One of the good things about being British (Hoorah - Rule Britannia etc), is that English is our native tongue.  If you’re from most other countries in the world, you have to learn English to succeed in your career.  That means there is always a demand for English teachers - especially native English speakers.  You get the idea I hope; natives teaching the natives.  Like you I’m sure, I’d actually heard of this idea before but hadn’t considered it as a serious proposition for employment until I read an article in Overseas Jobs Express about a guy who went to teach English in Columbia (yes, he did return alive).  But how?

I did a lot of homework.  After all, I had several months before I could afford to escape, so I got the books out and studied form.  That is, I found out what course I should take and where I could take it - and how much it would cost - very important in my impoverished state, although this wasn’t the main priority.  Getting the right qualification was the main priority.  I eventually decided to study for the Certificate in Teaching English to Speakers of Other Languages from Trinity College which I studied at inlingua Teacher Training and Recruitment Centre in Cheltenham.  This was 5 weeks of hell.  It wasn’t particularly difficult, but the work load was colossal.  During the second or third weeks of the course, most students feel suicidal, but this feeling passes and is replaced by mere nervous breakdown feelings.  However, most students survive and actually pass the course, but be warned, it’s not for the faint hearted.  Only massive amounts of determination and motivation will get you through.  Doing a course in English Grammar, before you attend the course, will help you in the theoretical aspects of the course, but won’t relieve you of the work load.  I didn’t do any courses before I attended inlingua, but it would have helped had I done so.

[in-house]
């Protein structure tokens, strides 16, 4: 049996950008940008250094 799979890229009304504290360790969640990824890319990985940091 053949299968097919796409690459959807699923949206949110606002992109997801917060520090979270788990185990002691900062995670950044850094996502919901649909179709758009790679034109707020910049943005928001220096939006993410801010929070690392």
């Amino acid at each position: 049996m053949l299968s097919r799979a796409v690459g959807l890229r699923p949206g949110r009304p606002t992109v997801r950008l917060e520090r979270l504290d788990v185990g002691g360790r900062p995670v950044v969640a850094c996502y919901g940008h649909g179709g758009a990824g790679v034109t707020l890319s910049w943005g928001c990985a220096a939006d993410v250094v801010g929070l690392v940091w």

Do be aware that English teaching is not a particularly lucrative job, but it pays enough to live on in the country where you want to work.  It may also be a stepping stone for other opportunities when you get to your destination.  Certainly, I’ve found it a useful addition to my qualifications even when applying for jobs other than English teaching.  While you’re teaching English in your choice of country, it will also give you the chance to look around for other jobs in your own specialised field, should you want to get out of teaching.  You will also meet lots of other people - your students, for example, and these contacts could be the contacts you need to find other employment which may be a lot better paid than your teaching job.  So, don’t knock it! Use it!